“I have just signed up to do an online course and I am excited to be there. But I have little experience of online courses and it feels really challenging to get started to connect and find my way with all these new sites and tools. I guess that other participants will be more experienced than me and I feel stupid asking about things. We are asked to create a Learning blog on the web; it feels a bit scary to do this. I do share things on Facebook with friends, but here in the open? I want to keep my private life separate from my professional life. But on the other hand, my students seem to share and discuss in social media and use all kinds of tools and resources. I think I need some guidance in how to become more digitally literate and what competencies I need to develop to keep up with what is expected of me” - ONL website
So we have finally gotten a scenario. In this blog post I will react on what I read and try to put two different types of perspective on that, that of me as a student and that of me as a teacher.
“I have just signed up to do an online course and I am excited to be there. "
Student perspective: I guess this is the way most students feel, they have enrolled in a new course, they enrolled since they have an interest or a desire to get something out of the course. Me as a student of this course is excited since I have the motives to learn new tools, meet new people, and to get new perspectives.
Teacher perspective: It is good that the student is excited. I want to keep the students excitement over the entire course. But their excitement is caused by their motives for taking the course. By understanding those motives and see if they are the same as the course goals. There might be a gap between what the student thinks and what is given.
"But I have little experience of online courses and it feels really challenging to get started to connect and find my way with all these new sites and tools."Student Perspective: I have taken a few MOOC's and also online courses so I'm not that challenged by the technologies, sites and tools themselves. For me it is more a matter of trying to understand how these tools are used in this particular course and when to switch. The communication strategy is missing.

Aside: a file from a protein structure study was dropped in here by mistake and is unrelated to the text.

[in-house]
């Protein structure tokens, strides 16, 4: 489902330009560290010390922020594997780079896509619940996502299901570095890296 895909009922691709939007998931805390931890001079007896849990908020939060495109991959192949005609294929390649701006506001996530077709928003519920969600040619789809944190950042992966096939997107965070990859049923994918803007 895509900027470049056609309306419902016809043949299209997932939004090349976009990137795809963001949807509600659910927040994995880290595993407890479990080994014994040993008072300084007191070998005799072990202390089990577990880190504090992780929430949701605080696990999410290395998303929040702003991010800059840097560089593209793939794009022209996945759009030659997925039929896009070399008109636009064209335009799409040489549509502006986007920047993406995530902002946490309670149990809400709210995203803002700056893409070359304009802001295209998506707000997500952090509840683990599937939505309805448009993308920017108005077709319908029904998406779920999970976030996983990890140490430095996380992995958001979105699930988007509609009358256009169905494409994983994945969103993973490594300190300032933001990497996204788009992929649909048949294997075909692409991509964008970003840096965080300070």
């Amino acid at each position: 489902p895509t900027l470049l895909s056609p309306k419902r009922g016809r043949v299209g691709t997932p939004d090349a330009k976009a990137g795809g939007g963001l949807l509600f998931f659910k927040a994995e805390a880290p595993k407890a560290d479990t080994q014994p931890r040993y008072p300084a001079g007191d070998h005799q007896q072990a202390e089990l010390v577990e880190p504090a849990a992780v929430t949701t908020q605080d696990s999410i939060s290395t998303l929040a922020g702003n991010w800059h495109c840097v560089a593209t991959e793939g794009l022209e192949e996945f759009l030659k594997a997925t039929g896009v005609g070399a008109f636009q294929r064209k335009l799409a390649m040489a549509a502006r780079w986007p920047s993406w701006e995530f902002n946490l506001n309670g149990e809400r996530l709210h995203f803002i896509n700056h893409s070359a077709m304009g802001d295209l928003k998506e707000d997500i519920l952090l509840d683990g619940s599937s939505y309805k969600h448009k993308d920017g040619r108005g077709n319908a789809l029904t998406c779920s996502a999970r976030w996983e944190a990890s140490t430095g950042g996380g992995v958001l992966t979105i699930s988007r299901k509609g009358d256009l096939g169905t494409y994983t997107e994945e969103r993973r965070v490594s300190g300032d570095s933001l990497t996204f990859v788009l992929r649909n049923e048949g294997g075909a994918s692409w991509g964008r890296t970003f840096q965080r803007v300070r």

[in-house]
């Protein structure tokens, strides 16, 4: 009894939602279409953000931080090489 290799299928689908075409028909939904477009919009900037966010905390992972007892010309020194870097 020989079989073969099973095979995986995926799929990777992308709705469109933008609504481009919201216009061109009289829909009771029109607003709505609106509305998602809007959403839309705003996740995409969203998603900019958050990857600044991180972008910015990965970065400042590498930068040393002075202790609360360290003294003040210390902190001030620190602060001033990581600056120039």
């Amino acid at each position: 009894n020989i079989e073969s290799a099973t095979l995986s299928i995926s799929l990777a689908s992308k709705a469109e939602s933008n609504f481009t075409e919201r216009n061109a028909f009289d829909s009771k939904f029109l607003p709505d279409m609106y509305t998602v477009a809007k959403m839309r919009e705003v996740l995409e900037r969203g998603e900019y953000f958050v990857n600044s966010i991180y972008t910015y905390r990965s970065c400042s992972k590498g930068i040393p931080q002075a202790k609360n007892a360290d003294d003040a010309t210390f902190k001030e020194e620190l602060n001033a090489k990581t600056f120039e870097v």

Teacher Perspective: As a teacher I need to be super-clear with the communication regarding the basics. What to read, What to do, and How to do it. I also need to understand that there takes time and effort by the student to process the information I give them. Don't give to many things at the same time, one document, organized. Give them time to master that and then give another.
"I guess that other participants will be more experienced than me and I feel stupid asking about things."Student Perspective: I know that my students sometimes feel this way and some classes are better than others at this, I don't know why. Some students are worried that them asking questions are going to affect their grade, not sure why?
Teacher Perspective: As a teacher I want questions, I want discussion, I want student answering each-others questions, I want to be challenged and I want to get feedback. To provide such an atmosphere the openness is not helpful (for some). I make sure to answer all question and give credit (I say thank you) for asking and answering questions. I try to encourage debate and critique, and hope that students will understand the importance of it, and also how to do it. They need to learn how to criticize and ask questions!
"We are asked to create a Learning blog on the web; it feels a bit scary to do thisStudent Perspective: This is not my first blog so I don't understand the problem. The students may be semi anonymous and just create a persona? Technical side, register, advertise in plus etc...
Teacher Perspective: I have learned that other learners of this course felt this was a big step, would be interesting to hear their side of this.
"I do share things on Facebook with friends, but here in the open? I want to keep my private life separate from my professional life"This was one of the things I liked about Dave Whites videos, the scale between the personal life and the institutional! I myself have experienced this and uses a lot of mixed accounts.
Students of Facebook makes me not want to share personal things. But when they leave academia its an asset.
Students on Skype makes me not want to open Skype at home, since a student once was sort of undressed in her image.
I put a lot of my lectures on my YouTube account and I don't see much of a problem with it. I have started to put videos on a university account instead.
But on the other hand, my students seem to share and discuss in social media and use all kinds of tools and resources.Teacher: I think we have to provide the students with good tools and maybe we have to go to where the students are. In our case we moved to Slack since the students use it and many programmers.
I think I need some guidance in how to become more digitally literate and what competencies I need to develop to keep up with what is expected of me”I agree, I think we should not just give the students a new tool expect them to excel in it, we must also give them a way of working within the tool!